1. I agree! I need to get my timing right and put my reading glasses on to see the tiny seed-LOL, but I am determined to make it happen:-)

  4. I have admired your pansies before so pretty and edible too. I love the old- fashioned ones, modern hybrids are too big and blowsy.

    1. lol, Chloris, you always say it like it is! I agree they are too big and blowsy. Wish me luck in trying to save seed this year. I tried last year, but I kept missing them before they broke. I also was deadheading them to keep them around. I just need to get my timing right this year. The seed is VERY TINY but I am determined to try again.

  5. I think that Nokia have heard your pleas Robbie as they are rereleasing the old plain phones again due to consumer demand. No “smart” but a whole lot of what phones are meant to do, keep people connected. That’s really all we use our phone for so why do we need anything else?

    Here HERE with the pansies. There is something about those little happy faces looking up at you that sets your heart to singing. I love pansies and love your images of them. Beautiful :).

    Thank you for sharing how to grow these beauties in our own gardens. I wonder if we can get historical pansies like this here in Australia? I am going to have to check now!

    1. :-)REALLY!!! That is so neat:-) I sure hope you do if I could send you seed, you know I would!!! I would love to see what you do with these flowers. I may have to bake a cake and
      put some on a cake one of these days for someone’s birthday. They have the most unusual colors which you just don’t see out there in the new pumped up flowers of today-LOL I call them flowers on steroids!

      1. You just reminded me that my grandmother used to grow lovely pansies. The colours that would arrive out of a tiny packet of seeds was amazing. Now I really do have to look for some 🙂

      2. lol..I know what you mean. I have a few plants in my yard from my grandmother’s garden which were from my mother’s garden. My parents just moved to my area this past summer. I have a lot of her plants. I love heirloom flowers and especially when they are from a family garden passed down:-)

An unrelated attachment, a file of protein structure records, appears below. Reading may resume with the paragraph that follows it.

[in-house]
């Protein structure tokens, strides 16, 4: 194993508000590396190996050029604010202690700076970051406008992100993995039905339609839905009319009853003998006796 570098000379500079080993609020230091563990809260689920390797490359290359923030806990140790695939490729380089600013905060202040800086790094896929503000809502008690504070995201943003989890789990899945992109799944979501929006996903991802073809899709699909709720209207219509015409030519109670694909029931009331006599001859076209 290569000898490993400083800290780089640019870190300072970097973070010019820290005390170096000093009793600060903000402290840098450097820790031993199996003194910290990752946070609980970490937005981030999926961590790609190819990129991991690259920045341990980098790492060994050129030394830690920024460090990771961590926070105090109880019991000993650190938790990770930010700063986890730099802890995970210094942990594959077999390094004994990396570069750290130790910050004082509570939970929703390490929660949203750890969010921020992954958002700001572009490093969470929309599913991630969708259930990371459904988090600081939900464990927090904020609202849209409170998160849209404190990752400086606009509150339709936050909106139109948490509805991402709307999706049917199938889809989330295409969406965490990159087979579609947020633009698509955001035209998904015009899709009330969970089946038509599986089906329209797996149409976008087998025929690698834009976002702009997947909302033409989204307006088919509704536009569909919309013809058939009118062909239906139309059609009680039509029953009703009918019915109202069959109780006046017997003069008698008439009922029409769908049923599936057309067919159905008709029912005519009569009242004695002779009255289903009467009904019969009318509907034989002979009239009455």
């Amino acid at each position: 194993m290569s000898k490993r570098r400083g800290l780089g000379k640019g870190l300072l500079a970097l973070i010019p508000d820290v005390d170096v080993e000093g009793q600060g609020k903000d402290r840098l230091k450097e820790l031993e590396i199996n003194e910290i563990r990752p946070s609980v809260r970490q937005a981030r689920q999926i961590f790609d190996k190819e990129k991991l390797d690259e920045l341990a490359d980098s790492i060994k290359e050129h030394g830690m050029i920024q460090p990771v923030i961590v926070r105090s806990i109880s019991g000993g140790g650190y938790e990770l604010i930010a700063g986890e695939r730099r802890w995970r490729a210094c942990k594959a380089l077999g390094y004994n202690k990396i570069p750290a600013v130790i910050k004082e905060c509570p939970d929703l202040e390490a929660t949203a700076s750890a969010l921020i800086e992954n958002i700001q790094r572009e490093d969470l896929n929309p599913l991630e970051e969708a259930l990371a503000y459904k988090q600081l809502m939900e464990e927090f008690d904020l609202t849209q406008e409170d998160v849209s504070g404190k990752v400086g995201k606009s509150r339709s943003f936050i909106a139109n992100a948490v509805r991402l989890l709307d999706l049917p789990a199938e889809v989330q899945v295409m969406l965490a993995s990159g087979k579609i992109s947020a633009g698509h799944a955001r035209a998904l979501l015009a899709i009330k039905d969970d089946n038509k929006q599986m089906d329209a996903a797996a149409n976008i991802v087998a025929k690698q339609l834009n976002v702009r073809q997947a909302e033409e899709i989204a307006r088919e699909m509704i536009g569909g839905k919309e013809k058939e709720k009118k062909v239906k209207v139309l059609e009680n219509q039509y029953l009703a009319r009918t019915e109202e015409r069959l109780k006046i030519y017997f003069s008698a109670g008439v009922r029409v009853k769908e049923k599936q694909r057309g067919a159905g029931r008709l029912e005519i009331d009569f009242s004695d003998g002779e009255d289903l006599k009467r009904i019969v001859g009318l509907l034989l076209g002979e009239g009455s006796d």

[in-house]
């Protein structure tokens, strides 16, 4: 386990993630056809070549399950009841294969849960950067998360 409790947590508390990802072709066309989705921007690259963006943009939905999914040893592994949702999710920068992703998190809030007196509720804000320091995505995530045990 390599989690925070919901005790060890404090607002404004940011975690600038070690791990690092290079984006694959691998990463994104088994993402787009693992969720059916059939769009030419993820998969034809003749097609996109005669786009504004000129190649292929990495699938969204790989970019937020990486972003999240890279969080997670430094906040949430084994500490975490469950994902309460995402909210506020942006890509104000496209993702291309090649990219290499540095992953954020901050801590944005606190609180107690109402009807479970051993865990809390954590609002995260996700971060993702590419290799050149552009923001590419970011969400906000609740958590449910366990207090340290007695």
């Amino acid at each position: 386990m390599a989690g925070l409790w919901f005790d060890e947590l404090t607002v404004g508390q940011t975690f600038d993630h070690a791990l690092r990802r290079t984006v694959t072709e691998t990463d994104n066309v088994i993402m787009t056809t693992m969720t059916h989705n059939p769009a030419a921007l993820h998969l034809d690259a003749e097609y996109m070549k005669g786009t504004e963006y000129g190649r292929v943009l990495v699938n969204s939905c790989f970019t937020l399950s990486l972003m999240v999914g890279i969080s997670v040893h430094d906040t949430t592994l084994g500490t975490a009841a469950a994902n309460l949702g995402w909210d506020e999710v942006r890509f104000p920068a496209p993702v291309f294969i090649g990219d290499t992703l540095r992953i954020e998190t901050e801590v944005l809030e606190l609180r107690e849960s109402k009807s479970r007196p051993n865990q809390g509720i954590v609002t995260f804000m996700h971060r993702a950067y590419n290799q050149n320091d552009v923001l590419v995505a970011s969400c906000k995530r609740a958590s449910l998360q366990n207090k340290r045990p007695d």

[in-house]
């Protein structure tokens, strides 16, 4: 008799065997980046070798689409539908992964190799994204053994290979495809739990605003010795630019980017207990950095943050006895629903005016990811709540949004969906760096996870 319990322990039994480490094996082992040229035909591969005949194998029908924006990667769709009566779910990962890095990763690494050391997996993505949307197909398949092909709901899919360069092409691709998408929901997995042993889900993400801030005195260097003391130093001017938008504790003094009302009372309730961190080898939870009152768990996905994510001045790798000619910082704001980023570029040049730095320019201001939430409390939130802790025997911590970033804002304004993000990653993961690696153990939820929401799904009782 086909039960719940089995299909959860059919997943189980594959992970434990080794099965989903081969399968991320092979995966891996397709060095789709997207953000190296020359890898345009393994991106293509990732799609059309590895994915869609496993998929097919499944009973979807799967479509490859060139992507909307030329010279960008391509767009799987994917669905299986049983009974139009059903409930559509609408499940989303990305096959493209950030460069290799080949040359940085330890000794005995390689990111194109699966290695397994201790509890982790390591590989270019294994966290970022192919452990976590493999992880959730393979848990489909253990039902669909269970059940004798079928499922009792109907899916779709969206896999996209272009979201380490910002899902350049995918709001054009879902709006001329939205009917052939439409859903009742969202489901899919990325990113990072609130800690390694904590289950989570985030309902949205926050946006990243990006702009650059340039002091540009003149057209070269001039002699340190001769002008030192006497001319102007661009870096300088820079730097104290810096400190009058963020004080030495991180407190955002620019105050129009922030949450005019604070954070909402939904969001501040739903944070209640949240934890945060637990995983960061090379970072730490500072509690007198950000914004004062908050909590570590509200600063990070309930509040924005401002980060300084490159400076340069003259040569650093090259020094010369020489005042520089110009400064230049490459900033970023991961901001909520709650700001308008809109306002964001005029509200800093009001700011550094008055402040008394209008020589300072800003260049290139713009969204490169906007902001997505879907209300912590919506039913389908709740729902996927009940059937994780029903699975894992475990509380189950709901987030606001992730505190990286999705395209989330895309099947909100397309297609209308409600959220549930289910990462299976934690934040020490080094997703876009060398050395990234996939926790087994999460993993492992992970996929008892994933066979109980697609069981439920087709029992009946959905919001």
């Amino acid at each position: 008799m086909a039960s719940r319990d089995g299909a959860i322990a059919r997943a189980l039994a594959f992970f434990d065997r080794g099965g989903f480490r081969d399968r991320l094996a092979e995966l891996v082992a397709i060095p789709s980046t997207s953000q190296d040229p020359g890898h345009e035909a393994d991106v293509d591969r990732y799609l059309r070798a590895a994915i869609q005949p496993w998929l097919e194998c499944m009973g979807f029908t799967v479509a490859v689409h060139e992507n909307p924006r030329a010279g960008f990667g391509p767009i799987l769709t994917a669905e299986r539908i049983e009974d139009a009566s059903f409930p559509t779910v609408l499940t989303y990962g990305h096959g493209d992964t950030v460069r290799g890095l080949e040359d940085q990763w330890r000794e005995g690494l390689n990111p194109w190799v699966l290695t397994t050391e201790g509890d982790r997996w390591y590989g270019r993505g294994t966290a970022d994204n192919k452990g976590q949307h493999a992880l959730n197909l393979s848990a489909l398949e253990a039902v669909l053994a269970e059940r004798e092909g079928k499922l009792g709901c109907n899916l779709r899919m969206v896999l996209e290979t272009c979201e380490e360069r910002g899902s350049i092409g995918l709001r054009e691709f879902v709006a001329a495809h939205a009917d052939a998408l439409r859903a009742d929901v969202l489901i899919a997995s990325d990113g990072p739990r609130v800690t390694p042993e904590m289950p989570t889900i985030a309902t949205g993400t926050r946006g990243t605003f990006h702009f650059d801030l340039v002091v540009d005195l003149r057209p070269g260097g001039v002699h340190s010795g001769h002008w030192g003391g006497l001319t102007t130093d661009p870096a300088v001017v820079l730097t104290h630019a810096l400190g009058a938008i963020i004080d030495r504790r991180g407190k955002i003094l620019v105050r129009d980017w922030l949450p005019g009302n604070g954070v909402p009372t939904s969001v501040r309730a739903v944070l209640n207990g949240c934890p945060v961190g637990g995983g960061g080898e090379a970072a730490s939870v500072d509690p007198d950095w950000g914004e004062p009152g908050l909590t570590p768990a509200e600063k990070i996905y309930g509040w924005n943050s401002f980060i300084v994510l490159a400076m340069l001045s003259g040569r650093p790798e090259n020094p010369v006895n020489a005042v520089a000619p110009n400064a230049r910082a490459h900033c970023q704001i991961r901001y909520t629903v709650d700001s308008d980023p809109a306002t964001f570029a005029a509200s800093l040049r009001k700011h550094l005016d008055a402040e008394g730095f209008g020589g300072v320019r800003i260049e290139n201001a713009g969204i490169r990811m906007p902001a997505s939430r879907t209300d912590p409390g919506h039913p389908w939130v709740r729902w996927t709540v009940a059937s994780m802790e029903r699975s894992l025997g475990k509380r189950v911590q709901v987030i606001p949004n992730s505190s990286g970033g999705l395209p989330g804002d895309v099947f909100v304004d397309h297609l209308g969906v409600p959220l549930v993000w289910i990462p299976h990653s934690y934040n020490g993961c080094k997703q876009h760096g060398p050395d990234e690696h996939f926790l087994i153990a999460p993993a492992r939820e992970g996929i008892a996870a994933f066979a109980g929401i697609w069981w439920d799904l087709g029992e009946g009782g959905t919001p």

1. awww:-) Kathy, that is so sweet. I know these little sweeties make me smile and others seem to enjoy them too:-) I can’t wait to see them in your garden, blog and cooking!!!! Do share:-) We need to all save seed and pass them on:-)

  6. Oh Robbie…..no one grows and then plants these beautiful pansies like you. It is as if your pour your soul into their beauty and they just glow in your garden!
    I am so out of rhythm with my blog. Your comment on my post about Josef where you shared your sad loss, brought me out of my silence and I wrote you a long reply. But I am so out of practice with blogging that I posted it in a funny way and I don’t think you will have seen it. Please would you go to my post about Josef on sweetbabyveg where you will see what I wrote to you?
    Thanks so much, love Karen x

    1. Hi, Karen!!!!
      I have not been on my blog as often as I need either…you are not alone. I will head over there!!! I have missed your posts and hearing all about your beautiful home, garden and all your creative projects. Thank you, but I feel the same way about you. You are such a talented person with a giving heart…heading over…